ELECTRICAL countershock has been found to be a useful method of terminating ventricular fibrillation since the end of the last century.1 However, there are still aspects related to this procedure that are not well known,2 especially in reference to the prevention of recurrence of the original arrhythmia. AC current was originally used by Zoll and co-workers3 primarily for the emergency treatment of ectopic ventricular rhythms.4,5 More recently, DC current has been employed successfully by Lown et al not only for emergency ventricular fibrillation but also for abolishing susupra-ventricular arrhythmias.6,8 Several other workers have performed elective defibrillation of the atria.9,13 In a previous report from our department dealing with problems related to conversion of atrial fibrillation,2 it was observed that a significant number of patients reverted to the original arrhythmia shortly after sinus rhythm was established. The number of recurrences of atrial fibrillation was decreased by premedication with quinidine sulfate.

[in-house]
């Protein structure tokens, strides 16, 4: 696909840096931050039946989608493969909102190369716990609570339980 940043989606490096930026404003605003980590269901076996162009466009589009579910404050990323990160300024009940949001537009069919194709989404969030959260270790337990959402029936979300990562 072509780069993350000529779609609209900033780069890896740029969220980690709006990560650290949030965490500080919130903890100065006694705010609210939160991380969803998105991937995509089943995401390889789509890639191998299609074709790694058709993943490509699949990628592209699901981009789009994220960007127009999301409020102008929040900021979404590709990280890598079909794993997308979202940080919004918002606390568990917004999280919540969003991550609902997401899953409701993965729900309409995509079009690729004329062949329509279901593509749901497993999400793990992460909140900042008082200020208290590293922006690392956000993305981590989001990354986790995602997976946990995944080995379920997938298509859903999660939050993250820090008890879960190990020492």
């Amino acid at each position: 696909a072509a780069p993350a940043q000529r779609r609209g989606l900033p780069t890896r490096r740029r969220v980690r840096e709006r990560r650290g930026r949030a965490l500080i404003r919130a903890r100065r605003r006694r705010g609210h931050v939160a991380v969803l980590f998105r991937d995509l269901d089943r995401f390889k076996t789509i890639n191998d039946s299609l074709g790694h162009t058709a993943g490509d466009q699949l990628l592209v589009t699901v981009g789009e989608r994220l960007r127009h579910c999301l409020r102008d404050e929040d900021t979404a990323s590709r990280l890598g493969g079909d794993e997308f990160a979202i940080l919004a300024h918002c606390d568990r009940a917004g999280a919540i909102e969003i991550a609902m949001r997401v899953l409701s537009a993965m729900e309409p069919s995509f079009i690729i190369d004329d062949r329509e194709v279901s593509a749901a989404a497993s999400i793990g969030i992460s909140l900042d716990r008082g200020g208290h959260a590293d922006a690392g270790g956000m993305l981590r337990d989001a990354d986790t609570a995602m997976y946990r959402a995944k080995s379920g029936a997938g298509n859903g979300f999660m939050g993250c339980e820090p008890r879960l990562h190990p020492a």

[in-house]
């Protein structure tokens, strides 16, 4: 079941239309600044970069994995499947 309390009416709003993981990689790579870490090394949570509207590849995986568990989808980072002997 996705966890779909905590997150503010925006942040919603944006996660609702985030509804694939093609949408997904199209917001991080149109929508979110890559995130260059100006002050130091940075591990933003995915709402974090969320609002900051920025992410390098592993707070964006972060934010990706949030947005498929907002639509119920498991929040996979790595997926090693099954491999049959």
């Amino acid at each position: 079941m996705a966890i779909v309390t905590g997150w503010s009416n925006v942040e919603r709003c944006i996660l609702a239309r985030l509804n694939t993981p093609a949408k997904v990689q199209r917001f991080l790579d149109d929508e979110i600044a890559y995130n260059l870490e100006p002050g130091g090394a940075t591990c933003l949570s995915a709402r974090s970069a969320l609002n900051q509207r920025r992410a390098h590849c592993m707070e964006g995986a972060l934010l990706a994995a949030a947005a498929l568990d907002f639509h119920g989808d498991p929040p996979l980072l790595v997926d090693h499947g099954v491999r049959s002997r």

CASTELLANOS A, LEMBERG L, GOSSELIN A, FONSECA EJ. Evaluation of Countershock Treatment of Atrial Flutter: With Special Reference to Arrhythmias Related to This Procedure. Arch Intern Med. 1965;115(4):426–433. doi:10.1001/archinte.1965.03860160052009
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